, FILE - This Friday, Nov. 3, 2017 file photo shows Donnie Anderson, a Los Angeles medical marijuana cultivator, retailer and co-owner of Western Caregivers, at one of his dispensaries in Los Angeles. The city will kick off the process for licensing marijuana cultivators and manufacturers on Aug. 1, 2018, but it's likely to be many months before any of those companies open their doors for business. Anderson says he's been paying rent for months for commercial space he can't use without a license. He told the city Cannabis Regulation Commission "we don't want to wait too much longer." (AP Photo/Richard Vogel, File)
03 of July 2018 01:56:13
LOS ANGELES (AP) — Los Angeles will kick off the process for licensing marijuana cultivators and manufacturers on Aug. 1, but it's likely to be many months before any of those companies open their doors for business.
The announcement Monday was greeted with a mix of anticipation and frustration by growers and other businesses awaiting licenses that have watched the illicit market flourish.
California broadly legalized cannabis on Jan. 1, but Los Angeles has moved cautiously with licensing. Growers and others seeking licenses will have to go through a tiered review in which applicants must show they meet a range of legal requirements, as well as pass inspections.
About 150 retailers have opened in the city, but the rest of the supply chain has been on hold.
Donnie Anderson, a Los Angeles cultivator and dispensary owner, said he's been paying rent for months on commercial space he can't use without a license, straining his budget.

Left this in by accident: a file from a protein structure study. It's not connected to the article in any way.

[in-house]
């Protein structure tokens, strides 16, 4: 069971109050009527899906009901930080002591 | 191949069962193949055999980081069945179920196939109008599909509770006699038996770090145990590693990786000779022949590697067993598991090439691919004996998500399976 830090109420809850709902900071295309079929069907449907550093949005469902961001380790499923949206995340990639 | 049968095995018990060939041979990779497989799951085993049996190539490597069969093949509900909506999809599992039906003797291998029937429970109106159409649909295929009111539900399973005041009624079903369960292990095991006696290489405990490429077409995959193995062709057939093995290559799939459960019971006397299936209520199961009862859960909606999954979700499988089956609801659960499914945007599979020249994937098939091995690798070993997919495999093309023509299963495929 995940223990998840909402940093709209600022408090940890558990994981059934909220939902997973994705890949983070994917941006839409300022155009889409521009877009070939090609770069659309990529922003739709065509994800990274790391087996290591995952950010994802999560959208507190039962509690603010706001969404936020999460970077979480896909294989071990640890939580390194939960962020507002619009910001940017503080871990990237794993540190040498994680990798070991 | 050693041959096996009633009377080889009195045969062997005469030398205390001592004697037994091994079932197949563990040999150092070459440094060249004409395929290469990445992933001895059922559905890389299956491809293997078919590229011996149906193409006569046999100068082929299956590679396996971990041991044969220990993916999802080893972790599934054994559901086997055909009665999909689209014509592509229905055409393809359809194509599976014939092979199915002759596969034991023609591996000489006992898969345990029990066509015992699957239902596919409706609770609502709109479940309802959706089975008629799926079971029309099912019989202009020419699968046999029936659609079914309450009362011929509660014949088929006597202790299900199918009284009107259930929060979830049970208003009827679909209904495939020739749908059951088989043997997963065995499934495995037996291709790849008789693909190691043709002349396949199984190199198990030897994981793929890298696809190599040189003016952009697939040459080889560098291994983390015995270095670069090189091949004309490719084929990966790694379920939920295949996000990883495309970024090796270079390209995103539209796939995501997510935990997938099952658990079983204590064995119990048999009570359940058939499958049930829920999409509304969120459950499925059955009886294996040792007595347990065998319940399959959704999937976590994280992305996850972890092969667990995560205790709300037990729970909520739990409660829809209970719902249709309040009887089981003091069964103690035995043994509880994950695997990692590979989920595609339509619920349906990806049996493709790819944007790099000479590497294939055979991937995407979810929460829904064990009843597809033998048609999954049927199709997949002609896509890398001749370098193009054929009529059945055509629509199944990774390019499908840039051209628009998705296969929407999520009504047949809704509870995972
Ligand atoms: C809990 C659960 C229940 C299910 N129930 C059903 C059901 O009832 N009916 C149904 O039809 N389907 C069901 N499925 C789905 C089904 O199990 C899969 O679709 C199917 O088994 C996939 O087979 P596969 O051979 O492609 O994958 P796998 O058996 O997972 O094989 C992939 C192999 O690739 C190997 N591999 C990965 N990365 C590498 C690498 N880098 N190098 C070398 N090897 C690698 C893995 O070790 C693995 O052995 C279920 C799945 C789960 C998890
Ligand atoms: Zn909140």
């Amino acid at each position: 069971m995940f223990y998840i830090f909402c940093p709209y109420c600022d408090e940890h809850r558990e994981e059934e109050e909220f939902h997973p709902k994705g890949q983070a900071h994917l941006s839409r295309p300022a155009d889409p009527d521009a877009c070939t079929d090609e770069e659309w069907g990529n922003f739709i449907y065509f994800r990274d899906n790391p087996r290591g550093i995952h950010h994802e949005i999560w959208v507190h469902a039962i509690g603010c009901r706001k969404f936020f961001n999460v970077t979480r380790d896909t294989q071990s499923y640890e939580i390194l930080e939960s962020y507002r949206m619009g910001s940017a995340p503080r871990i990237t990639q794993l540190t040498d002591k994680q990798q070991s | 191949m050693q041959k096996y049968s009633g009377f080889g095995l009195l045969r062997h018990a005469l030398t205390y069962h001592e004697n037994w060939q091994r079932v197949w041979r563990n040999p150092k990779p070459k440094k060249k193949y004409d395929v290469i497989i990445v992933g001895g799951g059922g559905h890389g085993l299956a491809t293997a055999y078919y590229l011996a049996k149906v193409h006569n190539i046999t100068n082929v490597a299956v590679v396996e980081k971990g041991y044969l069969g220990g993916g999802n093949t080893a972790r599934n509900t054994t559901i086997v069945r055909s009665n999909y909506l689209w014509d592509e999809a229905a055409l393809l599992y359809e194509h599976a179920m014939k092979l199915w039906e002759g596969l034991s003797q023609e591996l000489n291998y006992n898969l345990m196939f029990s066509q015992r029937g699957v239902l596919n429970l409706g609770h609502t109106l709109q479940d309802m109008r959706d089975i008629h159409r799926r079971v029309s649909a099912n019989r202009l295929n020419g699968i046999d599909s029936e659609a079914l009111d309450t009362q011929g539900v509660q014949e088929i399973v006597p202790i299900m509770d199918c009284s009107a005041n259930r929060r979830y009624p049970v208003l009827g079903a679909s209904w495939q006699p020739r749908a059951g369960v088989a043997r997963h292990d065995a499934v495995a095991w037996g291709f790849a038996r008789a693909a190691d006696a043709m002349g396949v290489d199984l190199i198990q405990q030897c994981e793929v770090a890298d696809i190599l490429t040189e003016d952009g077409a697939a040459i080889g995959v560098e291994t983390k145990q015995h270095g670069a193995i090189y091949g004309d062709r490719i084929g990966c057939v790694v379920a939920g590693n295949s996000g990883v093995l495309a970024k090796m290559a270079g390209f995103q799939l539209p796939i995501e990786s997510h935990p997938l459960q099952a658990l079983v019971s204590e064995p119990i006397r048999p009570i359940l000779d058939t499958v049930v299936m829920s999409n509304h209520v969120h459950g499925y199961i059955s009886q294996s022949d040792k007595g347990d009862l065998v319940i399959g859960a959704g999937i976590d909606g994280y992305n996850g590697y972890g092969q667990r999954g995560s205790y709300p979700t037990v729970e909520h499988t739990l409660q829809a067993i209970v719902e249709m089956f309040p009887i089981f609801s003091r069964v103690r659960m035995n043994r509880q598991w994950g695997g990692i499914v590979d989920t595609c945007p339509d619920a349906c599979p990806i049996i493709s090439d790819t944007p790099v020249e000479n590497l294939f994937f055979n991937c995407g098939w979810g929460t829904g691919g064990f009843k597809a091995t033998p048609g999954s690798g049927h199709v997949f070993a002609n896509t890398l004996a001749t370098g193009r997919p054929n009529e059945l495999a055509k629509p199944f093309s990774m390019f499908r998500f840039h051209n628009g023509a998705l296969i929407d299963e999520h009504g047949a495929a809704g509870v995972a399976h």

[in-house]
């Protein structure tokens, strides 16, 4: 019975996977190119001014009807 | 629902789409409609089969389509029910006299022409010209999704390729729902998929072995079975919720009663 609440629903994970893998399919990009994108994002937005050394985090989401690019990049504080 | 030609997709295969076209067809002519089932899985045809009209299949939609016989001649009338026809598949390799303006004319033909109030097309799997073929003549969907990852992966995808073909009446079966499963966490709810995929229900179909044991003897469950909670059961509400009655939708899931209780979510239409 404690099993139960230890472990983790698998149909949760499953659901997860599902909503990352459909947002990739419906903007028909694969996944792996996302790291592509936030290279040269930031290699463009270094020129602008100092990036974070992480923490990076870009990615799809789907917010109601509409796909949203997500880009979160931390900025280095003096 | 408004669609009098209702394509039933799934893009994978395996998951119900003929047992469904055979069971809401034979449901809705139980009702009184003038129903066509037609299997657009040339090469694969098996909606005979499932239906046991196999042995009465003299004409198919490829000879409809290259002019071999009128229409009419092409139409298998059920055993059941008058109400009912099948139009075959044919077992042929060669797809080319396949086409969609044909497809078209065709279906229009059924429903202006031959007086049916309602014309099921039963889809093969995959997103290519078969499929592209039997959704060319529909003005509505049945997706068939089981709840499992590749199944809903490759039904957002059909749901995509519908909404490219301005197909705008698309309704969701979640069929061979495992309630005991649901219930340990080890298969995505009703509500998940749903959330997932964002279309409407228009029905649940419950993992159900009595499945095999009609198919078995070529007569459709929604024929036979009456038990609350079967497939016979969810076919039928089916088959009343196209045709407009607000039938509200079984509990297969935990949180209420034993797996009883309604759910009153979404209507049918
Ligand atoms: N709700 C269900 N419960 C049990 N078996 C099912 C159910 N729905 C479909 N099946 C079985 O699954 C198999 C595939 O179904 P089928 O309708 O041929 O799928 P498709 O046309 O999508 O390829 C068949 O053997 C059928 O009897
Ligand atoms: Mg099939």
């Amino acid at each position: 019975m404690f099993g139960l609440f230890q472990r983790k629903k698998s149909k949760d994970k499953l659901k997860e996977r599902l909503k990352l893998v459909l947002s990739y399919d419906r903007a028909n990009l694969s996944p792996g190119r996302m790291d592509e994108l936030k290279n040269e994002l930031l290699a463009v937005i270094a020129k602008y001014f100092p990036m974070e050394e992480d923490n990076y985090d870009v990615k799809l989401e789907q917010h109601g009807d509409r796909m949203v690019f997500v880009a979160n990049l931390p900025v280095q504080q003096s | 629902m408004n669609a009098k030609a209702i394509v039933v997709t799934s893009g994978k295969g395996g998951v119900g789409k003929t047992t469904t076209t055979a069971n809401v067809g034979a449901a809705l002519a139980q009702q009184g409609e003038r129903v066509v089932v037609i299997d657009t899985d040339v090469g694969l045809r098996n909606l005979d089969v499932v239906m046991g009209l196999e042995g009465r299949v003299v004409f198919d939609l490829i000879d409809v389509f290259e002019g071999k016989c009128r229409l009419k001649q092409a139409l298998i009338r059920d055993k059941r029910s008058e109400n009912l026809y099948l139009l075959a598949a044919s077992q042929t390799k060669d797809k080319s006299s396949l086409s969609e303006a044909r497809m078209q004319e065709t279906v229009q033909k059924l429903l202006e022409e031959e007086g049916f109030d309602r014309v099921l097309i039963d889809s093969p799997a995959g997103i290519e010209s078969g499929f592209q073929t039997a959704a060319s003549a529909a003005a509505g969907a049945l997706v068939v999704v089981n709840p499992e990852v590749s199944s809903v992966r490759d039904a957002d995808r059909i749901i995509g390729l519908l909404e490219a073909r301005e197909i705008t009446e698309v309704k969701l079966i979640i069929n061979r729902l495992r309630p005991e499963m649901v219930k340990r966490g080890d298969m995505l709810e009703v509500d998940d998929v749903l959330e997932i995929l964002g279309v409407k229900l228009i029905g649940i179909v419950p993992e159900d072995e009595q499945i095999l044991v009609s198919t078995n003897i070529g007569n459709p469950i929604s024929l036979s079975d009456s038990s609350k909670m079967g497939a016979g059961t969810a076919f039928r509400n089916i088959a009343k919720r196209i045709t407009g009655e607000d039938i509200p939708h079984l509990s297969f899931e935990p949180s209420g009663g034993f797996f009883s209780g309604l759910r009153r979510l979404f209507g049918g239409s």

He told the city Cannabis Regulation Commission "we don't want to wait too much longer."
The announcement was made by the city's top pot regulator, Cat Packer, who said rules continue to change as the city refines the new system.
When might the first cultivator licenses go out?
"There are many steps that have not even been solidified," she said. "I cannot commit to a timeline at this point."
The commission heard a long line of now-familiar complaints about the uneven state of the L.A. market, which was once expected to be a model for the rest of the state but has developed more slowly than San Diego, Oakland and other major cities.
The concerns ranged from a robust illegal market that is undercutting the legal one, hefty tax rates and questions about who would be eligible for licenses.
Commission President Robert Ahn indicated that the industry would need patience as the city continues to transform the long-established industry into a multibillion-dollar, regulated marketplace.
"We have tremendous challenges," Ahn said. "It's not going to be easy. It's going to take time."